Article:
Louise Chen (artist name: Ouizi) is a jack-of-all-trades when it comes to her art. She does it all — from delicate hand lettering to large-scale floral murals to construction/fabrication projects — trading in her brush for power tools. One of my favorite things about Ouizi is that she has this tough, hands-on, hard-working, not-afraid-to-get-dirty side and uses it to create some really gorgeous (you could say feminine) work. Enjoy her interview and a sampling of her past work/projects. Thanks Ouizi! -eden
Where are you based?
Have you had a formal art education?
I studied drawing and printmaking at the University of California, Santa Cruz, although my art practice involves mostly skills that I learned outside of school, such as metal fabrication, wood working, sewing, and painting.
Was there a specific moment when you knew you wanted to be an artist?
I’ve been aware of my need to make things for as long as I know!
What was the first piece of art that you sold? How did the sale come about?
It was a black and white figure drawing of my partner at the time covered in a floral patterned blanket, which I drew while he was sleeping. It sold at one of my first art shows out of college in 2009, at Giant Robot NY.
Tell us about what inspires your work.
I am inspired by the patterns inherent in everything, but I am particularly drawn to flowers and plant matter because I feel that they encompass my life philosophy the most vibrantly. My philosophy, if I could put it into as few words as possible, goes something like: everything is everything and all of life is connected and there are no fundamental rights or wrongs, only that everything is.
When you feel a lack of inspiration, how do you find it again?
Go out on a walk, play music or interact with any of my lovely community members.
Approximately how many pieces of art do you typically create in a year?
I make something out of nothing every day so at least 365, but that depends on what you consider art!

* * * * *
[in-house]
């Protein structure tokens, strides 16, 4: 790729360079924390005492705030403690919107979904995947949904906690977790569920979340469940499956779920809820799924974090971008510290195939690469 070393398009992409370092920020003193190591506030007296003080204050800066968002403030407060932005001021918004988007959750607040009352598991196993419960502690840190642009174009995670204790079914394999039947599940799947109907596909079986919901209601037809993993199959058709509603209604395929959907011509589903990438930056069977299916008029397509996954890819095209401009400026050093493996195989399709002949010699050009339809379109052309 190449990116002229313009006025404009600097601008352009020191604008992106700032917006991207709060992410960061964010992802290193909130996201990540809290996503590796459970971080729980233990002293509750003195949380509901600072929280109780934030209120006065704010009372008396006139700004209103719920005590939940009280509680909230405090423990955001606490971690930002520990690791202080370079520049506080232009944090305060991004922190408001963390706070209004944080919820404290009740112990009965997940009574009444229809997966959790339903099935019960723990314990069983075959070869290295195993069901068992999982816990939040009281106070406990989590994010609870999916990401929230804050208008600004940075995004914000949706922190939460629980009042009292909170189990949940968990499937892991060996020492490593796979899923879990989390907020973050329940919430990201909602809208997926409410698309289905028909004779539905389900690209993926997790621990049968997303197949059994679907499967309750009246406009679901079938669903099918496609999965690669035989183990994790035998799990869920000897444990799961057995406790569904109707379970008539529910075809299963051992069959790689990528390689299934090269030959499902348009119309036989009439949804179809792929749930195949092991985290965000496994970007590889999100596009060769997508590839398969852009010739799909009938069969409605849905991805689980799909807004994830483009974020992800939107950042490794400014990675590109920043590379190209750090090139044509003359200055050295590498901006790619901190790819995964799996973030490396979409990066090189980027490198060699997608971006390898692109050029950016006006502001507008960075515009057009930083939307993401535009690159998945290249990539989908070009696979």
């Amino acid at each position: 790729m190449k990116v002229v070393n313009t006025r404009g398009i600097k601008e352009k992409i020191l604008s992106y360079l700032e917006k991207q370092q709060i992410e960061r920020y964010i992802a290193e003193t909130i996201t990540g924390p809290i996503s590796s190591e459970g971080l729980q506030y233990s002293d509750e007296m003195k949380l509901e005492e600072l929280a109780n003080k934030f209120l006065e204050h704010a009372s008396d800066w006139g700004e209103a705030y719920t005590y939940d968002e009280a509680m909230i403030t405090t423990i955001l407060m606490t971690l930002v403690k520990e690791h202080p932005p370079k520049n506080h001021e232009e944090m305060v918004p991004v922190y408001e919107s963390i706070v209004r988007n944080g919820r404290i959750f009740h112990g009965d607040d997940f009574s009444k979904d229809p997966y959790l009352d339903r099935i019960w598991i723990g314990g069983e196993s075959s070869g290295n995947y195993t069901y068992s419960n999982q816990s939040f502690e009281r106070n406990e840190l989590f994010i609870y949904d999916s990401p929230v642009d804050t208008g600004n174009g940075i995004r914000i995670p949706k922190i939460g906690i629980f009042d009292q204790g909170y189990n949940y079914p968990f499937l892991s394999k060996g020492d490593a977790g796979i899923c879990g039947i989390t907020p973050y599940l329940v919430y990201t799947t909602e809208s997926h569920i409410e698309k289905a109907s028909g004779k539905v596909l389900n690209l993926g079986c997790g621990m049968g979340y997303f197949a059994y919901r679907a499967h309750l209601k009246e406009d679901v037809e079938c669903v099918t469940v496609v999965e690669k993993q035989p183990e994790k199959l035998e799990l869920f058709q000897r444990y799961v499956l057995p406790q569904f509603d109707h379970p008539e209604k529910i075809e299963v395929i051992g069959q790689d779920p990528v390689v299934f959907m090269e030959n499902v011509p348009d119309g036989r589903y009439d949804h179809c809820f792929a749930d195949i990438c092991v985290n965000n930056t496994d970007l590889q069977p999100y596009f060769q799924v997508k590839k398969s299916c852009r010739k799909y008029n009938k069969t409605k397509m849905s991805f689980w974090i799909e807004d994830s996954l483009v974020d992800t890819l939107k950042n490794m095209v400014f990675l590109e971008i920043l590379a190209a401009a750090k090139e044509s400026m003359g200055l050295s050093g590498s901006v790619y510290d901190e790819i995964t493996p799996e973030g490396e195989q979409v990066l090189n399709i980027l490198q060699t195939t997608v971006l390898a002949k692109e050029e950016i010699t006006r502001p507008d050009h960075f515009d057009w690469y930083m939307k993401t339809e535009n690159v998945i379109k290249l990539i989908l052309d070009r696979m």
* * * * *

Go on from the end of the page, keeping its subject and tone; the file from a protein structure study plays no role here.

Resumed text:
How do you make money through your art? Please explain what works for you and why. (For example: selling originals or prints online or in galleries, doing commissions, working with major brands, etc.)
I get commissioned to do various small projects such as murals and custom paintings/installations. I also sell work in galleries, but it is not as consistent as the construction jobs.
The financial success you get from making art is very much dependent on how much effort you put into making it a business or how much you care about money! I make ends meet just fine while still being able to fund silly projects, so I am pleased.
Do you “make a living” as an artist? If not, how do you primarily support yourself?
I make most of my money through large fabrication projects and commissions.The fabrication projects are usually for festivals and other corporate funded events; which involves construction or some other form of manual labor. I do not consider this to be directly my art practice, but it funds my ability to make art and has helped me acquire skills that I did not learn in art school, the latter being invaluable to me compared to physical money. I also enjoy physical labor and hard work, and if I did not have to work for other people to make rent every month I would just be doing my own crazy construction projects.
What have you found to be the most successful way(s) to market your art? Do you have any tips to share?
Murals that are in heavily trafficked areas are great for exposure. I have found that most of my commissions come from the community of artists that I am a part of. Having friends that support you and put your name out there for you is very helpful!
How would you describe the “business” of being an artist?
It is like any other business if you treat it as such. You have goods and services to offer the world and you attempt to find your market and meet their demands. All of the other stuff that goes along with the “art business” is just for show!
What is your favorite thing about being an artist?
I have an excuse to be dirty, disheveled, and decorated all the time.
Who have been your biggest supporters?
My family, Giant Robot Magazine, the Midnight Ridazz, my Detroit family, the Church of FUN, the Casa de Angelopes, the Triforce, and many more!
If you could collaborate with anyone (a person or a company) who would it be?
The Late Bob Cassilly, the man behind Cementland and the City Museum in St. Louis, Missouri!
What piece of advice would you give other women who are pursuing careers in art?
Don’t let anyone tell you that you can’t do something because you’re a woman. DO IT ANYWAY!
(use power tools and get your hands dirty!)
Do you have any upcoming shows, news, or things you’d like to let us know about?
I have a solo art show coming up in June in Detroit at the Main Art Theater (Royal Oak). Check my website for updates!
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